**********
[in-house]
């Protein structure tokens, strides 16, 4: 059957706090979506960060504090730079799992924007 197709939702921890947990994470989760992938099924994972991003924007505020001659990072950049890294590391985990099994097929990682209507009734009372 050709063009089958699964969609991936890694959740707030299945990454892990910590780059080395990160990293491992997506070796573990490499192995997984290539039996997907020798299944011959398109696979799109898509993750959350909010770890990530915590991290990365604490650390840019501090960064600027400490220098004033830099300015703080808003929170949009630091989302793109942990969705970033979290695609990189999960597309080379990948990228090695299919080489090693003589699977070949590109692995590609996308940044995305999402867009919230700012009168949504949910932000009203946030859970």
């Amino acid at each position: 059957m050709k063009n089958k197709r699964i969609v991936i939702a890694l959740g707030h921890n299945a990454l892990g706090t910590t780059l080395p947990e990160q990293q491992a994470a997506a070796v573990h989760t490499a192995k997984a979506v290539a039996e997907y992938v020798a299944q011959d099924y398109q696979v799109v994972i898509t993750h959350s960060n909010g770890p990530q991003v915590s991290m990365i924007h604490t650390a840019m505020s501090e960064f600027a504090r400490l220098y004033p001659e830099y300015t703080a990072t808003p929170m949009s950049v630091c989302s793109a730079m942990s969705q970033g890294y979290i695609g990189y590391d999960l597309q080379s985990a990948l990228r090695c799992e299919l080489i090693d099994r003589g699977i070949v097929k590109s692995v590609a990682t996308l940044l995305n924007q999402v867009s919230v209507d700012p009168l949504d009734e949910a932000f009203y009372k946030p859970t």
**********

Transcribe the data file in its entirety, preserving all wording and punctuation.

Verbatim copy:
[in-house]
């Protein structure tokens, strides 16, 4: 059957706090979506960060504090730079799992924007 197709939702921890947990994470989760992938099924994972991003924007505020001659990072950049890294590391985990099994097929990682209507009734009372 050709063009089958699964969609991936890694959740707030299945990454892990910590780059080395990160990293491992997506070796573990490499192995997984290539039996997907020798299944011959398109696979799109898509993750959350909010770890990530915590991290990365604490650390840019501090960064600027400490220098004033830099300015703080808003929170949009630091989302793109942990969705970033979290695609990189999960597309080379990948990228090695299919080489090693003589699977070949590109692995590609996308940044995305999402867009919230700012009168949504949910932000009203946030859970």
């Amino acid at each position: 059957m050709k063009n089958k197709r699964i969609v991936i939702a890694l959740g707030h921890n299945a990454l892990g706090t910590t780059l080395p947990e990160q990293q491992a994470a997506a070796v573990h989760t490499a192995k997984a979506v290539a039996e997907y992938v020798a299944q011959d099924y398109q696979v799109v994972i898509t993750h959350s960060n909010g770890p990530q991003v915590s991290m990365i924007h604490t650390a840019m505020s501090e960064f600027a504090r400490l220098y004033p001659e830099y300015t703080a990072t808003p929170m949009s950049v630091c989302s793109a730079m942990s969705q970033g890294y979290i695609g990189y590391d999960l597309q080379s985990a990948l990228r090695c799992e299919l080489i090693d099994r003589g699977i070949v097929k590109s692995v590609a990682t996308l940044l995305n924007q999402v867009s919230v209507d700012p009168l949504d009734e949910a932000f009203y009372k946030p859970t």